Chemical elements
  Bismuth
    Isotopes
    Energy
    Production
    Application
    Physical Properties
    Chemical Properties
      Bismuth Trihydride
      Bismuth Trifluoride
      Bismuthyl Fluoride
      Bismuth Trichloride
      Bismuth Oxychloride
      Bismuth Chlorate
      Bismuthyl Perchlorates
      Bismuth Thiochloride
      Bismuth Selenochloride
      Bismuth Dibromide
      Bismuth Tribromide
      Bismuth Oxybromide
      Bismuth Thiobromide
      Bismuth Diiodide
      Bismuth Triiodide
      Bismuth Oxyiodide
      Bismuth Iodate
      Bismuth Thioiodide
      Bismuth Monoxide
      Bismuth Trioxide
      Bismuth Hydroxide
      Bismuth Tetroxide
      Bismuth Pentoxide
      Bismuth Hexoxide
      Bismuth Monosulphide
      Bismuth Trisulphide
      Bismuth Sulphites
      Bismuth Sulphate
      Bismuth Thiosulphates
      Bismuth Triselenide
      Bismuth Chromite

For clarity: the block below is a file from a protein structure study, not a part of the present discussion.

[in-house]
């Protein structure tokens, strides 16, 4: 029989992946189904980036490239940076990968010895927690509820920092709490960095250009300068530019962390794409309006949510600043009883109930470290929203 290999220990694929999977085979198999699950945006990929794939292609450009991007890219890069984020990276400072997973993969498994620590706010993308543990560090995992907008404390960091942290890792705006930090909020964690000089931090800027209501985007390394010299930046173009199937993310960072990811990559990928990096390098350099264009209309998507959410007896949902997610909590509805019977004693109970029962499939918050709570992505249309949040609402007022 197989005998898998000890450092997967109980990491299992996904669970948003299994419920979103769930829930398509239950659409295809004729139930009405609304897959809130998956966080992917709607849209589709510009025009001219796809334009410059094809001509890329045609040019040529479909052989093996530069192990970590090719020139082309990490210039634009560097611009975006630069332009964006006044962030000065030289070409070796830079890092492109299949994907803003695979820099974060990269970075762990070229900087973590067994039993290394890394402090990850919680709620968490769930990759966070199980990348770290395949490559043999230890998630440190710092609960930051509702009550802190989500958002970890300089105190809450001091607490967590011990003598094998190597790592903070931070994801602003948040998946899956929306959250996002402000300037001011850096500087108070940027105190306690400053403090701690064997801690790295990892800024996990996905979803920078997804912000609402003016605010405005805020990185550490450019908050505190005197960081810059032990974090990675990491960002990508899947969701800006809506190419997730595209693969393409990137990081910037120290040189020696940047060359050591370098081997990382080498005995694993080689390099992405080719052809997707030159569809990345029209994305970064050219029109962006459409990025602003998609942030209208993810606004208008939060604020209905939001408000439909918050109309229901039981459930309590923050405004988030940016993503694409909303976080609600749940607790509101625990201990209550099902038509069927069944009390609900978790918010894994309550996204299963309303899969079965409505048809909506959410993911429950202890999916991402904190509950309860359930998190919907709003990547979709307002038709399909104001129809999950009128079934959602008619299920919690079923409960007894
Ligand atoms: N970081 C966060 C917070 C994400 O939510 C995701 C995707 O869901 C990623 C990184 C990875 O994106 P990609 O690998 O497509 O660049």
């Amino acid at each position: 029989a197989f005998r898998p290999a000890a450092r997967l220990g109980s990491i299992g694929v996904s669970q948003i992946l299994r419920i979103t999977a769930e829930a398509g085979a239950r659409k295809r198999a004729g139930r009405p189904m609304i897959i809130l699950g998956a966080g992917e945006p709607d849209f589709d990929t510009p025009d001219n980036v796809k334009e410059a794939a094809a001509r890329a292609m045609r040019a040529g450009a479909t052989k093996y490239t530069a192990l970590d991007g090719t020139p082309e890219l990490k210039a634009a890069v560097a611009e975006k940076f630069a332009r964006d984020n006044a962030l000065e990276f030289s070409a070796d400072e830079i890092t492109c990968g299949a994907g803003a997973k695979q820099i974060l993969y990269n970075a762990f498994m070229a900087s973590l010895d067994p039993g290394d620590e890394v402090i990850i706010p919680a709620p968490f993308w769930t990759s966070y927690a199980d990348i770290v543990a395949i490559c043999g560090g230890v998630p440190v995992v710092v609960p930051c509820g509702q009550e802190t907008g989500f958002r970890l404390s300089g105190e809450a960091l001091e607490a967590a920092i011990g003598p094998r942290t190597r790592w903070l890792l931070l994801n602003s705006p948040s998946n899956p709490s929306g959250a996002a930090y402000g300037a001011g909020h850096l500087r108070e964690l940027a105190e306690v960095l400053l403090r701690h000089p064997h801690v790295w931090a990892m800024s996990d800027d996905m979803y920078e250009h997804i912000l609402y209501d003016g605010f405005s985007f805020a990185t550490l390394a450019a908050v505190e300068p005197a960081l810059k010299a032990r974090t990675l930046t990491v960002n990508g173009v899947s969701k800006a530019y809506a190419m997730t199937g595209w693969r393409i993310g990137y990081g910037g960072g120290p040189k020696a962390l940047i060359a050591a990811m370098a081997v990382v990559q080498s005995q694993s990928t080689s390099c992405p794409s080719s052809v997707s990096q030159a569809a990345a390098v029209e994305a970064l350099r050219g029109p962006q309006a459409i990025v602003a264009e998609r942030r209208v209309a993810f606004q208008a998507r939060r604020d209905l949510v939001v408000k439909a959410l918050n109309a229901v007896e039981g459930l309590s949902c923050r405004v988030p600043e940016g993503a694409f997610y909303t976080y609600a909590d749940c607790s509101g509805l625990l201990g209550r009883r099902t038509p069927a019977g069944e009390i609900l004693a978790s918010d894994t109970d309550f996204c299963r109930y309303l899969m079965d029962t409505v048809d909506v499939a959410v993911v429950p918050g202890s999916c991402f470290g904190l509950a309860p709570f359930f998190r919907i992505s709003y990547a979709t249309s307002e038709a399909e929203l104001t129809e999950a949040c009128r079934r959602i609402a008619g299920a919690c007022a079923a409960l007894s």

Bismuth Nitride
      Bismuthyl Nitrite
      Normal Bismuth Nitrate
      Basic Bismuth Nitrate
      Bismuth Phosphide
      Bismuth Hypophosphite
      Bismuth Phosphite
      Bismuth Orthophosphate
      Bismuth Pyrophosphate
      Bismuth Thiophosphate
      Bismuth Arsenide
      Bismuth Arsenite
      Bismuth Arsenate
      Bismuth Carbonate
      Bismuth Cyanides
      Bismuth Thiocyanate
      Bismuth Chromothiocyanate
      Bismuth Orthosilicate
    Detection and Estimation

Bismuth Hypophosphite, Bi(H2PO2)3.H2O






Bismuth Hypophosphite, Bi(H2PO2)3.H2O, is obtained as a white crystalline powder by the action of potassium or barium hypophosphite upon a solution of bismuth nitrate. It is decomposed very readily by heat, phosphine being evolved at temperatures a little above 100° C. At higher temperatures some metallic bismuth is formed, and the reaction may possibly be represented by the equation

3Bi(H2PO2)3 = 2Bi + Bi(PO3)3 + 6P + 9H2O

It is also readily decomposed by water.

The use of bismuth hypophosphite in conjunction with hydrogen peroxide has been suggested for the quantitative separation of bismuth from other metals.

A basic hypophosphite, BiO.H2PO2, has also been described as resulting from the action of bismuthyl hydroxide, BiO.OH, upon hypophosphorous acid. It also is unstable and appears to resemble closely the normal hypophosphite.


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